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Mol Genet Metab. 2015 Dec;116(4):252-9. doi: 10.1016/j.ymgme.2015.10.003. Epub 2015 Oct 17.

Arginine:glycine amidinotransferase (AGAT) deficiency: Clinical features and long term outcomes in 16 patients diagnosed worldwide.

Author information

1
Division of Biochemical Diseases, Department of Pediatrics, University of British Columbia, Vancouver, BC, Canada; Child & Family Research Institute, BC Children's Hospital, Vancouver, BC, Canada. Electronic address: sstockler@cw.bc.ca.
2
Division of Biochemical Diseases, Department of Pediatrics, University of British Columbia, Vancouver, BC, Canada.
3
Department of Developmental Neuroscience, IRCCS Fondazione Stella Maris, Pisa, Italy.
4
Center for Medical Genetics, University Hospitals Case Medical Center, Cleveland, OH, USA.
5
Pediatric Neurology Unit, Hadassah-Hebrew University Medical Center, Jerusalem, Israel.
6
Division of Neurology, Massachusetts General Hospital, Boston, MA, USA.
7
Genetic Department, The Permanent Medical Group, San Francisco, CA, USA.
8
Department of Molecular & Medical Genetics, Oregon Health & Science University, Portland, OR, USA.
9
Service de Neurologie and Laboratoire de Neurosciences, CHU Mustapha Bacha, Université d'Alger, Algeria.
10
Department of Neurology, University of Miami Miller School of Medicine, Miami, FL, USA.
11
Department of Pediatrics, University of Miami Miller School of Medicine, Miami, FL, USA.
12
Department of Pediatrics, Oklahoma University Health Sciences Center, OK, USA.
13
Department of Molecular and Human Genetics, Baylor College of Medicine, Houston, TX, USA.

Abstract

BACKGROUND:

Arginine:glycine aminotransferase (AGAT) (GATM) deficiency is an autosomal recessive inborn error of creative synthesis.

OBJECTIVE:

We performed an international survey among physicians known to treat patients with AGAT deficiency, to assess clinical characteristics and long-term outcomes of this ultra-rare condition.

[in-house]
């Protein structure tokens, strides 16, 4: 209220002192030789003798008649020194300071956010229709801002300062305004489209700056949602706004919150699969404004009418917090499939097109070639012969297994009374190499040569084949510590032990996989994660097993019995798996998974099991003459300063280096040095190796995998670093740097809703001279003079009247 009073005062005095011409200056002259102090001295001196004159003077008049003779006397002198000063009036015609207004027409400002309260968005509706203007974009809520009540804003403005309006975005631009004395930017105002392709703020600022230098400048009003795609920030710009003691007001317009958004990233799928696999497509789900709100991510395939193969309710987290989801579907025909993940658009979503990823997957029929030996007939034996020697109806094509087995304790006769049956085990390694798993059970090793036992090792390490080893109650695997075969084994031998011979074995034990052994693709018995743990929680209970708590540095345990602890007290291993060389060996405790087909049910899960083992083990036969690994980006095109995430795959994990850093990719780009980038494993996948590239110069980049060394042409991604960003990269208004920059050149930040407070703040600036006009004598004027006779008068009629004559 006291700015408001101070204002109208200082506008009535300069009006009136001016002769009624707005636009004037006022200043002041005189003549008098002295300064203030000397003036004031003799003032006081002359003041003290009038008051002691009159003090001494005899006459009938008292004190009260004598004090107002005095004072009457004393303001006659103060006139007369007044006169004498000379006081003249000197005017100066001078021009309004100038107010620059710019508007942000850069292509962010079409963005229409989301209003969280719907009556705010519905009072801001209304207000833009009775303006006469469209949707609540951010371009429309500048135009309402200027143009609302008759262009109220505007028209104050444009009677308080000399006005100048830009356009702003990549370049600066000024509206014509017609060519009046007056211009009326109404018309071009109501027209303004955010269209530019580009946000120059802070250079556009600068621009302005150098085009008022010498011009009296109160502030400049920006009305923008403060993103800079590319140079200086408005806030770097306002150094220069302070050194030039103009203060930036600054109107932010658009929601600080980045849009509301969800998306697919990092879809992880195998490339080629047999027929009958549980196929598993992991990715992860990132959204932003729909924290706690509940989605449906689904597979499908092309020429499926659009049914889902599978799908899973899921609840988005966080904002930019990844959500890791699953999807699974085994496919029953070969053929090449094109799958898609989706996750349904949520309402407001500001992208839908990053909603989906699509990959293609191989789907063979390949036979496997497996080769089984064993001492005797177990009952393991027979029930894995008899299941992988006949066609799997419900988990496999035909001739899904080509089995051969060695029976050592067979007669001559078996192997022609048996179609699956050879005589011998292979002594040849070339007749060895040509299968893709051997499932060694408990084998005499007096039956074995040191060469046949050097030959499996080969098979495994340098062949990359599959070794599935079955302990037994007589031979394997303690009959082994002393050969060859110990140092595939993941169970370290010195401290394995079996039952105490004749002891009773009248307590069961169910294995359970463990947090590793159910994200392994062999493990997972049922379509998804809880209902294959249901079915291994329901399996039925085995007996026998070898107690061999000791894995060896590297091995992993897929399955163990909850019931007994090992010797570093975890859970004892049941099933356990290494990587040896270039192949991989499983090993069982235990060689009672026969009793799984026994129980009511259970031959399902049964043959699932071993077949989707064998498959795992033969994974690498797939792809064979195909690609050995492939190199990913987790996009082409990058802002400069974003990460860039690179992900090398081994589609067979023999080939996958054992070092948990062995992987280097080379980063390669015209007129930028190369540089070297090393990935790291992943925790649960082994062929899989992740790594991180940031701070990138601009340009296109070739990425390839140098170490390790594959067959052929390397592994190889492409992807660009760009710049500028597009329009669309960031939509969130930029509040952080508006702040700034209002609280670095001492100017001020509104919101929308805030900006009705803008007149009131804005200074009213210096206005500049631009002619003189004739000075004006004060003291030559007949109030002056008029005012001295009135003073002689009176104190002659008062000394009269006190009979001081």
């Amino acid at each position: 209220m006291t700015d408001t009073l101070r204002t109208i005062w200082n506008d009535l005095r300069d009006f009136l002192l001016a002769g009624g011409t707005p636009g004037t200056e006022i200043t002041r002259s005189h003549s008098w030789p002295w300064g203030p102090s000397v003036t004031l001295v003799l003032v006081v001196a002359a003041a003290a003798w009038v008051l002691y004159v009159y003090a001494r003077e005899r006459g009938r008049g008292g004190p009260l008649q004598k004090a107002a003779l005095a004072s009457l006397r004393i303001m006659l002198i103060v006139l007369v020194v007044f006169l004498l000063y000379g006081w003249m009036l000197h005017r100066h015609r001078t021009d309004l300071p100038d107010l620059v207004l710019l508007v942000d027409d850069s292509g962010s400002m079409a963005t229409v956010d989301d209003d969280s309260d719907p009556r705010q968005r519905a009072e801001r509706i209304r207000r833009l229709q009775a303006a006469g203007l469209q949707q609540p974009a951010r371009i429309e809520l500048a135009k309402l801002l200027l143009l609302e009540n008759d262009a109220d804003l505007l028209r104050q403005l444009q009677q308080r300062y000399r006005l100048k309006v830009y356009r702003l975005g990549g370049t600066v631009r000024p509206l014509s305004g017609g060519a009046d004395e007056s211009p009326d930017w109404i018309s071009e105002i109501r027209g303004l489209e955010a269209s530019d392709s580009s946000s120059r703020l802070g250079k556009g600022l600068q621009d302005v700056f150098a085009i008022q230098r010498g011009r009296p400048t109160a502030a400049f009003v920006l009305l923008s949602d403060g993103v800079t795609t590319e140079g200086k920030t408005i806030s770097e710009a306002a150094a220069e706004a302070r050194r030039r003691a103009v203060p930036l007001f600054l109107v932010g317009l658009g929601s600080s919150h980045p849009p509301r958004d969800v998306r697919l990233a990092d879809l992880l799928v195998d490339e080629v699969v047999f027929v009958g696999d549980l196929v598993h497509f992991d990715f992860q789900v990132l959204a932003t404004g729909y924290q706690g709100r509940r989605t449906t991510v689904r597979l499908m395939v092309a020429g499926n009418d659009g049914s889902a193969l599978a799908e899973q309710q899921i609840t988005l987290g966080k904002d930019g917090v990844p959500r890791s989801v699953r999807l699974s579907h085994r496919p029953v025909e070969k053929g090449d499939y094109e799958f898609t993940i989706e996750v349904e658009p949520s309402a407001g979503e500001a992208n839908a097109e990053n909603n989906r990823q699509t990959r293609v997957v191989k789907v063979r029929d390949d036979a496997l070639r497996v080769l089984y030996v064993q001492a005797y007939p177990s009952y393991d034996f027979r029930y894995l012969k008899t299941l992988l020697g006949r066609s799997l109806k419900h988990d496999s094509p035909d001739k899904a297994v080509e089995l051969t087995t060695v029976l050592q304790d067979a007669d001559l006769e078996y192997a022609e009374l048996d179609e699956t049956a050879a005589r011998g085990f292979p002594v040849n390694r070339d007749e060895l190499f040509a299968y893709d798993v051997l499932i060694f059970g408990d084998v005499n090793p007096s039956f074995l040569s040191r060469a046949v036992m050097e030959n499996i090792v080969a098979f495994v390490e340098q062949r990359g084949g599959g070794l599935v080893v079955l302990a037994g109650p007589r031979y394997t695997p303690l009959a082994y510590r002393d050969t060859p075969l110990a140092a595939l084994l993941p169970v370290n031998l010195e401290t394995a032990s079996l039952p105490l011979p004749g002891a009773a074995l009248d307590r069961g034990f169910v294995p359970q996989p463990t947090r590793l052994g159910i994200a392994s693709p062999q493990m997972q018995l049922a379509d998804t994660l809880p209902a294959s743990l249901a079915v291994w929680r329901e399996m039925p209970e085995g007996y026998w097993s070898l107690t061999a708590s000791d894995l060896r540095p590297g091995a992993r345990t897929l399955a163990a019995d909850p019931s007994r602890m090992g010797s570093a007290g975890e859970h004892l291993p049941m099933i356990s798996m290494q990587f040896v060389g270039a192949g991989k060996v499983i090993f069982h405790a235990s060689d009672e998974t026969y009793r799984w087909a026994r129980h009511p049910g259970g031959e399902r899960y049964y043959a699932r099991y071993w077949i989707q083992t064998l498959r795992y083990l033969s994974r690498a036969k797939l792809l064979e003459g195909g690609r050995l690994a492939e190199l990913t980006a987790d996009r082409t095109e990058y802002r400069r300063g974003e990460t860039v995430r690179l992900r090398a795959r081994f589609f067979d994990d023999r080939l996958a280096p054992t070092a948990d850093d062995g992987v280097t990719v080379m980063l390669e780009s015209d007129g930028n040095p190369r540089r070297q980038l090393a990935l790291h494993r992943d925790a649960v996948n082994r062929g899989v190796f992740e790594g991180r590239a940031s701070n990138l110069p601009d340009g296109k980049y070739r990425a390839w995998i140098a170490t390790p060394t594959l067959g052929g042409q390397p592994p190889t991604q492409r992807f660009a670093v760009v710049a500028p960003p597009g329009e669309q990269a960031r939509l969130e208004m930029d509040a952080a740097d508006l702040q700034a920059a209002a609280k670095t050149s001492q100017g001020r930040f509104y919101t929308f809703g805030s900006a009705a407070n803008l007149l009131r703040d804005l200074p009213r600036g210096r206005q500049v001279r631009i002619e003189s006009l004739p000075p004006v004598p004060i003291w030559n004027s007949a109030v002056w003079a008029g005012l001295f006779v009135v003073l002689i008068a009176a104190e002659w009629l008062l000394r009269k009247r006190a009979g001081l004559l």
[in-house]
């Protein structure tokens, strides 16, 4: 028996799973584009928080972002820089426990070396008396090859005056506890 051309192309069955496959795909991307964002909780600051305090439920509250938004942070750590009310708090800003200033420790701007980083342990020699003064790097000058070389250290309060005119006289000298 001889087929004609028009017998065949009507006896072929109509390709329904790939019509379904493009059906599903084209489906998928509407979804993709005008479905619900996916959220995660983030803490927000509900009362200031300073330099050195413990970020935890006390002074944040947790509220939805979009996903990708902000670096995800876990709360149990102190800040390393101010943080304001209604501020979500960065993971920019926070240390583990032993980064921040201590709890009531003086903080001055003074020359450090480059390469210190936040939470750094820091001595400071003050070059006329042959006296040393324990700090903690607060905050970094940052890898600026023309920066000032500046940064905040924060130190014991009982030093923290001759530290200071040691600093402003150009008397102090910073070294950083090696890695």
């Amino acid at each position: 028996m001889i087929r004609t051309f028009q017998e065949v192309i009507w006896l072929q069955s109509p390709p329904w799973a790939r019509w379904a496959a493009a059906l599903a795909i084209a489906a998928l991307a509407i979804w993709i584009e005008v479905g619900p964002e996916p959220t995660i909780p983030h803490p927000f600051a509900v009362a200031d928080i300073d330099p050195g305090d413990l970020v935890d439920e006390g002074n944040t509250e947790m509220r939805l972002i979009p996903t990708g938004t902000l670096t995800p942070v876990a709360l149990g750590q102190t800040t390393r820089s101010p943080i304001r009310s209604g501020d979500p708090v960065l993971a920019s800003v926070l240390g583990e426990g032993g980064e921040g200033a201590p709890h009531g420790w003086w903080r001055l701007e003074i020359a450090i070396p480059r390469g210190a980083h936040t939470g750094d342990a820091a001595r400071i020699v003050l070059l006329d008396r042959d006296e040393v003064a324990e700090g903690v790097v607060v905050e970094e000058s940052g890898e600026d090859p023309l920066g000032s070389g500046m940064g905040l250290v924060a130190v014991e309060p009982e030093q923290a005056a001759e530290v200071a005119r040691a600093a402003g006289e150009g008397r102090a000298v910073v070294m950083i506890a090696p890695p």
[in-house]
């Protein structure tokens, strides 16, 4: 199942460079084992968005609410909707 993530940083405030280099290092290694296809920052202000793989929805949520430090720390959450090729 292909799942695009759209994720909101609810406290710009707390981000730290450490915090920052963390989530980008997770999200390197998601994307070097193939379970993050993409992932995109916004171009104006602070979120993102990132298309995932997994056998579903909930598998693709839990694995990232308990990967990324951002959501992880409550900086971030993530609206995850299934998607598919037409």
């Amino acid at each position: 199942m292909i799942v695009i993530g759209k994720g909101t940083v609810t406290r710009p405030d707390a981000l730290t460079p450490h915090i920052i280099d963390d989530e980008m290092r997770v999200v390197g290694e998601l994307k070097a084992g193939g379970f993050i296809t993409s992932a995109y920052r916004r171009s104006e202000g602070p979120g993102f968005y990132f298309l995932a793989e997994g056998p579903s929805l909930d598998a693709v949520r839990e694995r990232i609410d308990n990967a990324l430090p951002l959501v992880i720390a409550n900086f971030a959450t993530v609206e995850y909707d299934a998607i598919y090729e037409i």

RESULTS:

16 patients from 8 families of 8 different ethnic backgrounds were included. 1 patient was asymptomatic when diagnosed at age 3 weeks. 15 patients diagnosed between 16 months and 25 years of life had intellectual disability/developmental delay (IDD). 8 patients also had myopathy/proximal muscle weakness. Common biochemical denominators were low/undetectable guanidinoacetate (GAA) concentrations in urine and plasma, and low/undetectable cerebral creatine levels. 3 families had protein truncation/null mutations. The rest had missense and splice mutations. Treatment with creatine monohydrate (100-800 mg/kg/day) resulted in almost complete restoration of brain creatine levels and significant improvement of myopathy. The 2 patients treated since age 4 and 16 months had normal cognitive and behavioral development at age 10 and 11 years. Late treated patients had limited improvement of cognitive functions.

CONCLUSION:

AGAT deficiency is a treatable intellectual disability. Early diagnosis may prevent IDD and myopathy. Patients with unexplained IDD with and without myopathy should be assessed for AGAT deficiency by determination of urine/plasma GAA and cerebral creatine levels (via brain MRS), and by GATM gene sequencing.

KEYWORDS:

Cerebral creatine deficiency; GATM; Intellectual disability; Myopathy

PMID:
26490222
DOI:
10.1016/j.ymgme.2015.10.003
[Indexed for MEDLINE]
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